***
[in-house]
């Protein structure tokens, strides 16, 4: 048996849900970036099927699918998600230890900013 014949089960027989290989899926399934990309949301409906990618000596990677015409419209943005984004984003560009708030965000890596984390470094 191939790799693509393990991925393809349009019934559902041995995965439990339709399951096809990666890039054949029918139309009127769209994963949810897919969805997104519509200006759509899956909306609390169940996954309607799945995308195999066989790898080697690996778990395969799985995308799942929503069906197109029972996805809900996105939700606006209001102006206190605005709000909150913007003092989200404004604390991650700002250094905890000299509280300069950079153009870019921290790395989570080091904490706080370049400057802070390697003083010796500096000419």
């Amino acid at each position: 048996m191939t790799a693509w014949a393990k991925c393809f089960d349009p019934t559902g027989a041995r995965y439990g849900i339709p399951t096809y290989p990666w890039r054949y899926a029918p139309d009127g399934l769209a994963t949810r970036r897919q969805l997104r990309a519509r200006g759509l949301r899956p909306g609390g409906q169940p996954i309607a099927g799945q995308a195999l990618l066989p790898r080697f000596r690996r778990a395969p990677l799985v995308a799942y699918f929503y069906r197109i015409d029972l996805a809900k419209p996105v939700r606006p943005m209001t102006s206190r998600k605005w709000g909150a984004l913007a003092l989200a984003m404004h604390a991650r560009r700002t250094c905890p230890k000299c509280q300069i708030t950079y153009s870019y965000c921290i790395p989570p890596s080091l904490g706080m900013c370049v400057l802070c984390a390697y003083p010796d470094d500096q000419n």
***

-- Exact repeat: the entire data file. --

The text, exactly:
[in-house]
């Protein structure tokens, strides 16, 4: 048996849900970036099927699918998600230890900013 014949089960027989290989899926399934990309949301409906990618000596990677015409419209943005984004984003560009708030965000890596984390470094 191939790799693509393990991925393809349009019934559902041995995965439990339709399951096809990666890039054949029918139309009127769209994963949810897919969805997104519509200006759509899956909306609390169940996954309607799945995308195999066989790898080697690996778990395969799985995308799942929503069906197109029972996805809900996105939700606006209001102006206190605005709000909150913007003092989200404004604390991650700002250094905890000299509280300069950079153009870019921290790395989570080091904490706080370049400057802070390697003083010796500096000419």
């Amino acid at each position: 048996m191939t790799a693509w014949a393990k991925c393809f089960d349009p019934t559902g027989a041995r995965y439990g849900i339709p399951t096809y290989p990666w890039r054949y899926a029918p139309d009127g399934l769209a994963t949810r970036r897919q969805l997104r990309a519509r200006g759509l949301r899956p909306g609390g409906q169940p996954i309607a099927g799945q995308a195999l990618l066989p790898r080697f000596r690996r778990a395969p990677l799985v995308a799942y699918f929503y069906r197109i015409d029972l996805a809900k419209p996105v939700r606006p943005m209001t102006s206190r998600k605005w709000g909150a984004l913007a003092l989200a984003m404004h604390a991650r560009r700002t250094c905890p230890k000299c509280q300069i708030t950079y153009s870019y965000c921290i790395p989570p890596s080091l904490g706080m900013c370049v400057l802070c984390a390697y003083p010796d470094d500096q000419n």